What are your least favorite literary tropes? Is there anything you've sworn you'd never do in a story, and does this show in The Samaritan's Pistol?
I was told in writing my novel that any romantic relationship had to persevere for at least half a book before the characters actually got busy. Some call romantic tension “writer’s gold,” a scarce commodity that you’d never squander.
Judging from book sales (more on Bella and Edward in a few paragraphs) the goldmine is real. Just watch The Bachelor (let’s call it fiction for the sake of argument.) By the end of the first few episodes, the bachelor or bachelorette’s selection is pretty much over. The show then uses smoke and mirrors in the form of rose ceremonies and drummed up drama to prolong the tension until a final moment that usually confirms what everyone knew months earlier.
Change the channel and it’s embedded in almost every series. Who hasn’t watched repetitive episodes, waiting for the couple to finally hold hands? It’s everywhere from Twilight to Richard Castle and Kate Beckett.
Prolonged romantic tension works, but if the best thing I can come up with to hold the readers’ attention is to torment them with the inevitable, I need to take an imagination pill.
In an alternate literary universe, Bella could have been pregnant with a vampire baby by the end of the first chapter. How many scary places could this storyline have gone? Worries about the blood sucker eating its way out, Charlie finds out and shotguns Edward, Edward doesn’t die, Charlie now knows he’s to be the granddad of something he wants to shoot but can’t, and the baby won’t die anyway. How do vampire babies nurse in the first place? And how do you integrate a vampire child into kindergarten in the third book? Talk about special needs.
Some of the best tension I’ve read happens after two people get together.
My favorite example of a riveting story after a quick romance is when Cormac McCarthy sent John Grady Cole to Mexico in All the Pretty Horses. John Grady met Alejandra. They couldn’t resist each other; and John Grady consequently got thrown in a Mexican prison along with his best friend. I couldn’t put the book down.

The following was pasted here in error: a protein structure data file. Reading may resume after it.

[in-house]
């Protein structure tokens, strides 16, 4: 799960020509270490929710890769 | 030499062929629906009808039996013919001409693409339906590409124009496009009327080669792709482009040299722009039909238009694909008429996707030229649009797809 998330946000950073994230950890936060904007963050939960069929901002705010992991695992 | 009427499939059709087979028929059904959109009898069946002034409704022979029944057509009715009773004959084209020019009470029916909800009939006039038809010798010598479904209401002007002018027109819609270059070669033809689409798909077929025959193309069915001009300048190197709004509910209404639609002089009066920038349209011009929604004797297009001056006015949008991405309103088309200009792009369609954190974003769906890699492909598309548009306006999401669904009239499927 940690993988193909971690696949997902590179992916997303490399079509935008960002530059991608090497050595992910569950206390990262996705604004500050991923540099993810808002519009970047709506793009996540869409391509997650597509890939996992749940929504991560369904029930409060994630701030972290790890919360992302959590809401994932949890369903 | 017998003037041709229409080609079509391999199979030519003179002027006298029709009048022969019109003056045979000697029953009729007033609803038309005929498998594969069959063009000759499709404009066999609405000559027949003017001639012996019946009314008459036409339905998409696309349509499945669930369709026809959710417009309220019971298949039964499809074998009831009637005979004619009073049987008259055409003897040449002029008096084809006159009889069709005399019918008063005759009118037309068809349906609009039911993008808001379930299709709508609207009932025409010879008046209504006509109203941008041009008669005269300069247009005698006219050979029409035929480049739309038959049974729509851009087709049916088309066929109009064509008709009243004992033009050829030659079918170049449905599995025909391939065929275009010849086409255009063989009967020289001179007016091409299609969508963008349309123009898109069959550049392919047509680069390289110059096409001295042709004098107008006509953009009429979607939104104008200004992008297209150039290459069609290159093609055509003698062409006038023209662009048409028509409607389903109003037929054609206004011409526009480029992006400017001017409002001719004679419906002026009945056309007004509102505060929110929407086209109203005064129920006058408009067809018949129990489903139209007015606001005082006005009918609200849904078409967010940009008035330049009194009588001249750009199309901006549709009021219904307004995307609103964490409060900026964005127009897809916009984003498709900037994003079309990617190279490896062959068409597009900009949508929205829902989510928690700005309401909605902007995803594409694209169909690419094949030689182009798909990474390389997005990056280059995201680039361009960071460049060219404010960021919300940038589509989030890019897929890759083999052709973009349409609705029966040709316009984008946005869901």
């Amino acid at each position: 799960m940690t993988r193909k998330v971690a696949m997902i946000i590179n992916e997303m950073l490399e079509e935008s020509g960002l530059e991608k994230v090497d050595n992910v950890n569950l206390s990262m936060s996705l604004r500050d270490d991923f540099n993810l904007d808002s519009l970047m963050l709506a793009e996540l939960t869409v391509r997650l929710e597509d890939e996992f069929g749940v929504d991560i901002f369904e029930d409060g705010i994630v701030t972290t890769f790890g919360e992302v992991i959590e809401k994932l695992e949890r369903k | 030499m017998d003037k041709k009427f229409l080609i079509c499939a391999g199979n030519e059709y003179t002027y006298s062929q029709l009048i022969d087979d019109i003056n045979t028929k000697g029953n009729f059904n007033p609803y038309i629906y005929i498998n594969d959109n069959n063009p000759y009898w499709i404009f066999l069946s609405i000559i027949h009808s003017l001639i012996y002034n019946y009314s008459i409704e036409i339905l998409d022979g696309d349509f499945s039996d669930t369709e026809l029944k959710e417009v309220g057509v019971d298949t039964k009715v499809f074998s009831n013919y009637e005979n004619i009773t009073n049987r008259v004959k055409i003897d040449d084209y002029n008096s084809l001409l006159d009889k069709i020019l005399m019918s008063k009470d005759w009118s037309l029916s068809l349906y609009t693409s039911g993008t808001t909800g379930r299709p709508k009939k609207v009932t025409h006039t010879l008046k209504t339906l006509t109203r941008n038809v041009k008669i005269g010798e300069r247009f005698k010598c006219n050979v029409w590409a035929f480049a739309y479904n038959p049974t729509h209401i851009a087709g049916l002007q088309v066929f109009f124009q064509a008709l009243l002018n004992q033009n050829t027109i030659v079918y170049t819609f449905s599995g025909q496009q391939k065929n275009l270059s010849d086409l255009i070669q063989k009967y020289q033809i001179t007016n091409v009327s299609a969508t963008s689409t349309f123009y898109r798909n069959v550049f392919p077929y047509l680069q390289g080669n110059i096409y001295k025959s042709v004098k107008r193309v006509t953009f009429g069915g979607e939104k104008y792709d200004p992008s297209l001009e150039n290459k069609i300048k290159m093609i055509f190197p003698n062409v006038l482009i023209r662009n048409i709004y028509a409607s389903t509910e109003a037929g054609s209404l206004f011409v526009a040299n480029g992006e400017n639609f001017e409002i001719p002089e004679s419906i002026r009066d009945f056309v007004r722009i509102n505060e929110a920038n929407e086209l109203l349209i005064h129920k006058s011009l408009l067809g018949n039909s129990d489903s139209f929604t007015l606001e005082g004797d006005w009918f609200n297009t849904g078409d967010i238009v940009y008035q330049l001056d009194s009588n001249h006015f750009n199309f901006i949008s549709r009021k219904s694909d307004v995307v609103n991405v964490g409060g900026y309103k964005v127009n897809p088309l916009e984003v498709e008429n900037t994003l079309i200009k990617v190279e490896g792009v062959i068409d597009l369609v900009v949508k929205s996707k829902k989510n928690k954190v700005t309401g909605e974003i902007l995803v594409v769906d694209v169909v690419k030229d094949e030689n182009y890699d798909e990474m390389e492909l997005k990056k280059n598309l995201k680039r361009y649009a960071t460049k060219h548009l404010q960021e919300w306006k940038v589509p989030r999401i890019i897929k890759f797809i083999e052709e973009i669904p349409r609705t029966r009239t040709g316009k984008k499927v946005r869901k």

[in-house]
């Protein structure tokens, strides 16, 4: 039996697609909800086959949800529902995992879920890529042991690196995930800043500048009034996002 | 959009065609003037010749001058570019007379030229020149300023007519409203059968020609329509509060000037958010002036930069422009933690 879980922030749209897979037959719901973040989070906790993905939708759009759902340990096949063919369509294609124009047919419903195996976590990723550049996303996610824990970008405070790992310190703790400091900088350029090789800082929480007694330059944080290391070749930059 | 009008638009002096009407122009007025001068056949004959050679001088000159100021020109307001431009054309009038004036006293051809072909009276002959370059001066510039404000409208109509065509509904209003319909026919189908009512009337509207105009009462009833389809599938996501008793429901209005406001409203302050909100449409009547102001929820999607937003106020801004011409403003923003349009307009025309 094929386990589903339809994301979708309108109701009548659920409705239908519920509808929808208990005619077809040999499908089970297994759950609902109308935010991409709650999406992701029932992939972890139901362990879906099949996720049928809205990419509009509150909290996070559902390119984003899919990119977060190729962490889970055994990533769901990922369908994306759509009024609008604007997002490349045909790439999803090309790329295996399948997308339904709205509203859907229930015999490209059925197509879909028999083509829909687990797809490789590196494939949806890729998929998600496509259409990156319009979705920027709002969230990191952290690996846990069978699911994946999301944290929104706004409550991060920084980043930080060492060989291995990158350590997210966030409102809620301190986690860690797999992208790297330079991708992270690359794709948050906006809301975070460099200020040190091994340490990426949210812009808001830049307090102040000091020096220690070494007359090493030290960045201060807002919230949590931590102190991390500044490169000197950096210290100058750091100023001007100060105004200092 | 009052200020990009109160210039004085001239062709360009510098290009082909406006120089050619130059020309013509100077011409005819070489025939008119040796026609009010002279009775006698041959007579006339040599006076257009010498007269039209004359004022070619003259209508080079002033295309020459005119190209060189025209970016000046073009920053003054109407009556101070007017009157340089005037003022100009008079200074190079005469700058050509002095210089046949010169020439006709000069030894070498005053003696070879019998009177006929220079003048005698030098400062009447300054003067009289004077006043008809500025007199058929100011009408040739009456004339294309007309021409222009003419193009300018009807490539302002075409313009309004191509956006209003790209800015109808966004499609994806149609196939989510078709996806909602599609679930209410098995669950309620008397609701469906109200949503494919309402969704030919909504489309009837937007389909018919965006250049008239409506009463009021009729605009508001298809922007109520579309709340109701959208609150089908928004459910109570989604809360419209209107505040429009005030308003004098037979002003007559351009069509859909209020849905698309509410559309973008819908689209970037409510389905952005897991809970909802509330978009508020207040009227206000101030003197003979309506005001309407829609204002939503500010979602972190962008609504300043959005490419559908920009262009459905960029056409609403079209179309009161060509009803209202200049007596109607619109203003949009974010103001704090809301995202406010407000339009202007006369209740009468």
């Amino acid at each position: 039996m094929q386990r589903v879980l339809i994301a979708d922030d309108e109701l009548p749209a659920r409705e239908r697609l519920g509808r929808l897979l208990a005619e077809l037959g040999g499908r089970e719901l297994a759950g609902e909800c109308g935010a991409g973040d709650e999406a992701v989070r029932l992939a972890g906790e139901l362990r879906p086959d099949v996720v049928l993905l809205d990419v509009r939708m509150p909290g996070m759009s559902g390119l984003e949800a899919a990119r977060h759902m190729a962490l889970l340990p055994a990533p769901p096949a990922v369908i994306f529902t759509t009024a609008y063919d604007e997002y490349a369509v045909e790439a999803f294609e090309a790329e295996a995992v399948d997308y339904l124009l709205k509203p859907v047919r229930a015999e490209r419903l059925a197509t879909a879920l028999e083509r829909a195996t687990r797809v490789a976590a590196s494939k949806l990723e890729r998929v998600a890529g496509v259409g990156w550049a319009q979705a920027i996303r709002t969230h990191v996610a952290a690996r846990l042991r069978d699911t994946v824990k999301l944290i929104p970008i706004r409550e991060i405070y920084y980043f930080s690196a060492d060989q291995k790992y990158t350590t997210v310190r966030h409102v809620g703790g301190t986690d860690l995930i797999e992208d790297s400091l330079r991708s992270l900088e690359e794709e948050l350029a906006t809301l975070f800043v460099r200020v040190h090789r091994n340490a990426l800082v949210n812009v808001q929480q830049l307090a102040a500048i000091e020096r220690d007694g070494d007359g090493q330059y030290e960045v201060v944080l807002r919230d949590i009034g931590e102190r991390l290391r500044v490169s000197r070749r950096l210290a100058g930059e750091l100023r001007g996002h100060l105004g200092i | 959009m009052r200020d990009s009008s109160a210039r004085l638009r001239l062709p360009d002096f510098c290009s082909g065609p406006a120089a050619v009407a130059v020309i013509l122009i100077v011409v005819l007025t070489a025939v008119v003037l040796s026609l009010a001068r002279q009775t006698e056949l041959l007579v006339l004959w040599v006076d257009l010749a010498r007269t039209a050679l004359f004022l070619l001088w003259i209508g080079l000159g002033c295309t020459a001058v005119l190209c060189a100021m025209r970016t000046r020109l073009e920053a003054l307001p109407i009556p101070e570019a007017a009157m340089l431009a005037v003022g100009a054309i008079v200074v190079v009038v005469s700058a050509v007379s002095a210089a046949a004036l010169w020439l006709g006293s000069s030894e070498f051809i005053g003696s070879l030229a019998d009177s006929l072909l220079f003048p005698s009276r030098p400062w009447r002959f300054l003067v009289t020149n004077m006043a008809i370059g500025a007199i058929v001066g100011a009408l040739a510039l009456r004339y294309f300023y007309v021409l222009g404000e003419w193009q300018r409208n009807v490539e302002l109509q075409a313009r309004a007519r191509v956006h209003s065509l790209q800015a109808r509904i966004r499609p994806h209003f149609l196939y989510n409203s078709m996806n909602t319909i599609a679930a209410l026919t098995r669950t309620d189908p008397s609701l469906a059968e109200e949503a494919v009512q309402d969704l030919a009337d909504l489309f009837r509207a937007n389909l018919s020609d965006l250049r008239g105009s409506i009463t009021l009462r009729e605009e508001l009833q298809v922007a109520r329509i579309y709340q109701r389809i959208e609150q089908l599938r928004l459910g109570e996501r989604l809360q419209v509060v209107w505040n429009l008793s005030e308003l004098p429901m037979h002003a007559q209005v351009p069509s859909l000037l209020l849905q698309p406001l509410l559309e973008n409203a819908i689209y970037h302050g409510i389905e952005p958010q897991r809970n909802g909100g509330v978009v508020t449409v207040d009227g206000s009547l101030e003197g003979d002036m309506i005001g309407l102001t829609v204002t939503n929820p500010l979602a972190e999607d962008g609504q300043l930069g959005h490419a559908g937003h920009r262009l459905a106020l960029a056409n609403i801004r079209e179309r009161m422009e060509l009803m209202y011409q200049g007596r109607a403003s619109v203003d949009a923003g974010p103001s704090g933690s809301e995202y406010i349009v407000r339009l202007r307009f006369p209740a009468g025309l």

I’ll never be as good as McCarthy, but I’ll follow his lead and find tension elsewhere. No way will I ever make the reader agonize endlessly over two indecisive characters.
In my novel, The Samaritan’s Pistol, the protagonist, Jim Cooper, is the typical loner. Raised as a non-Mormon in a predominantly Mormon community, Jim watched as all his friends, including his high school sweetheart, got married in their early twenties.
Jim finds romance in the form of Sheila Jensen midway through, and I refused to prolong the hookup because it wasn’t in character. Both Jim and Sheila were mature. They were attracted to each other and had the nudge of impending middle age as a catalyst.
It’s what people do in real life. We don’t want to be lonely.
I can offer lots of reasons to read The Samaritan’s Pistol. The action, adventure and literary overtones of the novel are things I talk about all the time.
Now I have one more. If you’ve ever been frustrated by two clueless characters who can’t make it work, you might enjoy the romantic story line in my novel. If your tension matches how much Jim and Sheila like each other, I will have struck writer’s gold. Thanks for reading.
About Eric Bishop
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About The Samaritan's Pistol
That is, until he runs into an ongoing mob-hit while riding in the mountains. Now, his most beloved horse is bleeding to death, three mobsters are dead from his smoking gun, and a wounded criminal is begging for his help. Jim has to make a decision. He can either high-tail it out of there, or accept a tempting offer made by the criminal—a promise of millions in stolen mafia cash for any help he gives.
Of course, only an idiot would turn down such an appealing offer when they’re marked for death anyway. Besides, Jim’s good nature cannot allow him to leave someone for dead, even a criminal.
Soon, Jim finds himself on a trip to retrieve a truckload of stolen money near the Las Vegas strip, right under the Mafia’s nose. But even if they escape with the cash, will Jim’s conservative neighbors provide sanctuary for their local Samaritan, and how far will the mafia go for revenge?